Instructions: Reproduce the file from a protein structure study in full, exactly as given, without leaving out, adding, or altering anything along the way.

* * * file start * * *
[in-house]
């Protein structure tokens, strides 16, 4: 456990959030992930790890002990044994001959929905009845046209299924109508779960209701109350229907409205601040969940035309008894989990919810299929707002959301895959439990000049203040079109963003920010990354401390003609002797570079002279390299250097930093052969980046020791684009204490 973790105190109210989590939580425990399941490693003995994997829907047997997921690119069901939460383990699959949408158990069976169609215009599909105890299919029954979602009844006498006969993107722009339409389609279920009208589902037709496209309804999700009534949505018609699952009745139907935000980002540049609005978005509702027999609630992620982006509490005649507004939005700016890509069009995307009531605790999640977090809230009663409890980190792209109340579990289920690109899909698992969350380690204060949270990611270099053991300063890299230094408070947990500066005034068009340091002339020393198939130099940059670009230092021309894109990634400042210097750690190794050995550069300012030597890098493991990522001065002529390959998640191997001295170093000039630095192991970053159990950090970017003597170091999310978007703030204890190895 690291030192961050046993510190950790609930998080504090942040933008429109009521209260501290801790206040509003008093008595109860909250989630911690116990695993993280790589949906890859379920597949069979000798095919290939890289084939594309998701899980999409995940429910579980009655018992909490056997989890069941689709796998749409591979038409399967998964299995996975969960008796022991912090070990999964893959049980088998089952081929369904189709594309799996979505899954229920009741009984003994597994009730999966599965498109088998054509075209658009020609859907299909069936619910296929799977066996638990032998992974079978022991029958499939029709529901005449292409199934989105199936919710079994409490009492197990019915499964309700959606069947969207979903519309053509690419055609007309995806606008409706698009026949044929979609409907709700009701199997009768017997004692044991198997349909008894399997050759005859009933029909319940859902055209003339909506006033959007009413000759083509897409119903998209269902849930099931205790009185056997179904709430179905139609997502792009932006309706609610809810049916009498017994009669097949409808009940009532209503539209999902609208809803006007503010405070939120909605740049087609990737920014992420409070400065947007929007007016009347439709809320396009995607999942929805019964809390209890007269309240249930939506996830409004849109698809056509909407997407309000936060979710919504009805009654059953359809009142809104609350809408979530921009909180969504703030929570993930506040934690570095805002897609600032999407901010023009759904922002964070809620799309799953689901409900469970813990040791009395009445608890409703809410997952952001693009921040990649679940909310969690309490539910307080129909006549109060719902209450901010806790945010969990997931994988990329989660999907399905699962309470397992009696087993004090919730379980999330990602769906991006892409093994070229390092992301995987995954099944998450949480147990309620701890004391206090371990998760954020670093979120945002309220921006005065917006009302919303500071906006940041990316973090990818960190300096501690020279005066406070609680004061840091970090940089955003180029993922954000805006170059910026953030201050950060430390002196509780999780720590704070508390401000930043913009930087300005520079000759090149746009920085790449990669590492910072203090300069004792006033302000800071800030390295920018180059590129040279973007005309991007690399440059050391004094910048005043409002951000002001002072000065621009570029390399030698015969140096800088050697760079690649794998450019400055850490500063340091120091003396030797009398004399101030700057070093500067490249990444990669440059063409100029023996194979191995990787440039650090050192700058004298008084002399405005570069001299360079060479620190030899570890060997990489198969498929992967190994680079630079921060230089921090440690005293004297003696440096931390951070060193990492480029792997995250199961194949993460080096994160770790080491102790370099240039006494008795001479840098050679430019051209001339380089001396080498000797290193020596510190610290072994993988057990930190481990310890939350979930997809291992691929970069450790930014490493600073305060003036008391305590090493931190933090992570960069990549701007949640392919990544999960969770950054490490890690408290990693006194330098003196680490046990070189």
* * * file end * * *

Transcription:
[in-house]
């Protein structure tokens, strides 16, 4: 456990959030992930790890002990044994001959929905009845046209299924109508779960209701109350229907409205601040969940035309008894989990919810299929707002959301895959439990000049203040079109963003920010990354401390003609002797570079002279390299250097930093052969980046020791684009204490 973790105190109210989590939580425990399941490693003995994997829907047997997921690119069901939460383990699959949408158990069976169609215009599909105890299919029954979602009844006498006969993107722009339409389609279920009208589902037709496209309804999700009534949505018609699952009745139907935000980002540049609005978005509702027999609630992620982006509490005649507004939005700016890509069009995307009531605790999640977090809230009663409890980190792209109340579990289920690109899909698992969350380690204060949270990611270099053991300063890299230094408070947990500066005034068009340091002339020393198939130099940059670009230092021309894109990634400042210097750690190794050995550069300012030597890098493991990522001065002529390959998640191997001295170093000039630095192991970053159990950090970017003597170091999310978007703030204890190895 690291030192961050046993510190950790609930998080504090942040933008429109009521209260501290801790206040509003008093008595109860909250989630911690116990695993993280790589949906890859379920597949069979000798095919290939890289084939594309998701899980999409995940429910579980009655018992909490056997989890069941689709796998749409591979038409399967998964299995996975969960008796022991912090070990999964893959049980088998089952081929369904189709594309799996979505899954229920009741009984003994597994009730999966599965498109088998054509075209658009020609859907299909069936619910296929799977066996638990032998992974079978022991029958499939029709529901005449292409199934989105199936919710079994409490009492197990019915499964309700959606069947969207979903519309053509690419055609007309995806606008409706698009026949044929979609409907709700009701199997009768017997004692044991198997349909008894399997050759005859009933029909319940859902055209003339909506006033959007009413000759083509897409119903998209269902849930099931205790009185056997179904709430179905139609997502792009932006309706609610809810049916009498017994009669097949409808009940009532209503539209999902609208809803006007503010405070939120909605740049087609990737920014992420409070400065947007929007007016009347439709809320396009995607999942929805019964809390209890007269309240249930939506996830409004849109698809056509909407997407309000936060979710919504009805009654059953359809009142809104609350809408979530921009909180969504703030929570993930506040934690570095805002897609600032999407901010023009759904922002964070809620799309799953689901409900469970813990040791009395009445608890409703809410997952952001693009921040990649679940909310969690309490539910307080129909006549109060719902209450901010806790945010969990997931994988990329989660999907399905699962309470397992009696087993004090919730379980999330990602769906991006892409093994070229390092992301995987995954099944998450949480147990309620701890004391206090371990998760954020670093979120945002309220921006005065917006009302919303500071906006940041990316973090990818960190300096501690020279005066406070609680004061840091970090940089955003180029993922954000805006170059910026953030201050950060430390002196509780999780720590704070508390401000930043913009930087300005520079000759090149746009920085790449990669590492910072203090300069004792006033302000800071800030390295920018180059590129040279973007005309991007690399440059050391004094910048005043409002951000002001002072000065621009570029390399030698015969140096800088050697760079690649794998450019400055850490500063340091120091003396030797009398004399101030700057070093500067490249990444990669440059063409100029023996194979191995990787440039650090050192700058004298008084002399405005570069001299360079060479620190030899570890060997990489198969498929992967190994680079630079921060230089921090440690005293004297003696440096931390951070060193990492480029792997995250199961194949993460080096994160770790080491102790370099240039006494008795001479840098050679430019051209001339380089001396080498000797290193020596510190610290072994993988057990930190481990310890939350979930997809291992691929970069450790930014490493600073305060003036008391305590090493931190933090992570960069990549701007949640392919990544999960969770950054490490890690408290990693006194330098003196680490046990070189």